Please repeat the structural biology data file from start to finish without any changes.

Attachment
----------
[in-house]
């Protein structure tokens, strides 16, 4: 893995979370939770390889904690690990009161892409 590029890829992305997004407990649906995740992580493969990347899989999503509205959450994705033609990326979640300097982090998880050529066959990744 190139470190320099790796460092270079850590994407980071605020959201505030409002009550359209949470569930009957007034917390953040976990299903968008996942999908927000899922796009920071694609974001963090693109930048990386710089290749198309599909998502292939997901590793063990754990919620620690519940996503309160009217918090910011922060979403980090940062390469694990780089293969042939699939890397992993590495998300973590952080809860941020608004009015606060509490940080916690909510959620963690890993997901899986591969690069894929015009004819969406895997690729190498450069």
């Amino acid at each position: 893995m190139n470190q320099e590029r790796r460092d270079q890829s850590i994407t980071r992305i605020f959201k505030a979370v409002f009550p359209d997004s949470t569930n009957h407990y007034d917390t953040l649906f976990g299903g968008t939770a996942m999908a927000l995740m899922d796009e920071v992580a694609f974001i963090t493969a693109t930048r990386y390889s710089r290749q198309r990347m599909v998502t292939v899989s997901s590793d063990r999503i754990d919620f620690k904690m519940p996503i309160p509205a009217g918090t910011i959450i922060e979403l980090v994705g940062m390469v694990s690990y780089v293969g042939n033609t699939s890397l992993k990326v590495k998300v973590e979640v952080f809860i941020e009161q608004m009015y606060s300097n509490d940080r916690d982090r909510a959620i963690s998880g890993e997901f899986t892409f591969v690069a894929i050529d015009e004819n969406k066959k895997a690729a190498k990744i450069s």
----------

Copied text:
[in-house]
């Protein structure tokens, strides 16, 4: 893995979370939770390889904690690990009161892409 590029890829992305997004407990649906995740992580493969990347899989999503509205959450994705033609990326979640300097982090998880050529066959990744 190139470190320099790796460092270079850590994407980071605020959201505030409002009550359209949470569930009957007034917390953040976990299903968008996942999908927000899922796009920071694609974001963090693109930048990386710089290749198309599909998502292939997901590793063990754990919620620690519940996503309160009217918090910011922060979403980090940062390469694990780089293969042939699939890397992993590495998300973590952080809860941020608004009015606060509490940080916690909510959620963690890993997901899986591969690069894929015009004819969406895997690729190498450069």
């Amino acid at each position: 893995m190139n470190q320099e590029r790796r460092d270079q890829s850590i994407t980071r992305i605020f959201k505030a979370v409002f009550p359209d997004s949470t569930n009957h407990y007034d917390t953040l649906f976990g299903g968008t939770a996942m999908a927000l995740m899922d796009e920071v992580a694609f974001i963090t493969a693109t930048r990386y390889s710089r290749q198309r990347m599909v998502t292939v899989s997901s590793d063990r999503i754990d919620f620690k904690m519940p996503i309160p509205a009217g918090t910011i959450i922060e979403l980090v994705g940062m390469v694990s690990y780089v293969g042939n033609t699939s890397l992993k990326v590495k998300v973590e979640v952080f809860i941020e009161q608004m009015y606060s300097n509490d940080r916690d982090r909510a959620i963690s998880g890993e997901f899986t892409f591969v690069a894929i050529d015009e004819n969406k066959k895997a690729a190498k990744i450069s």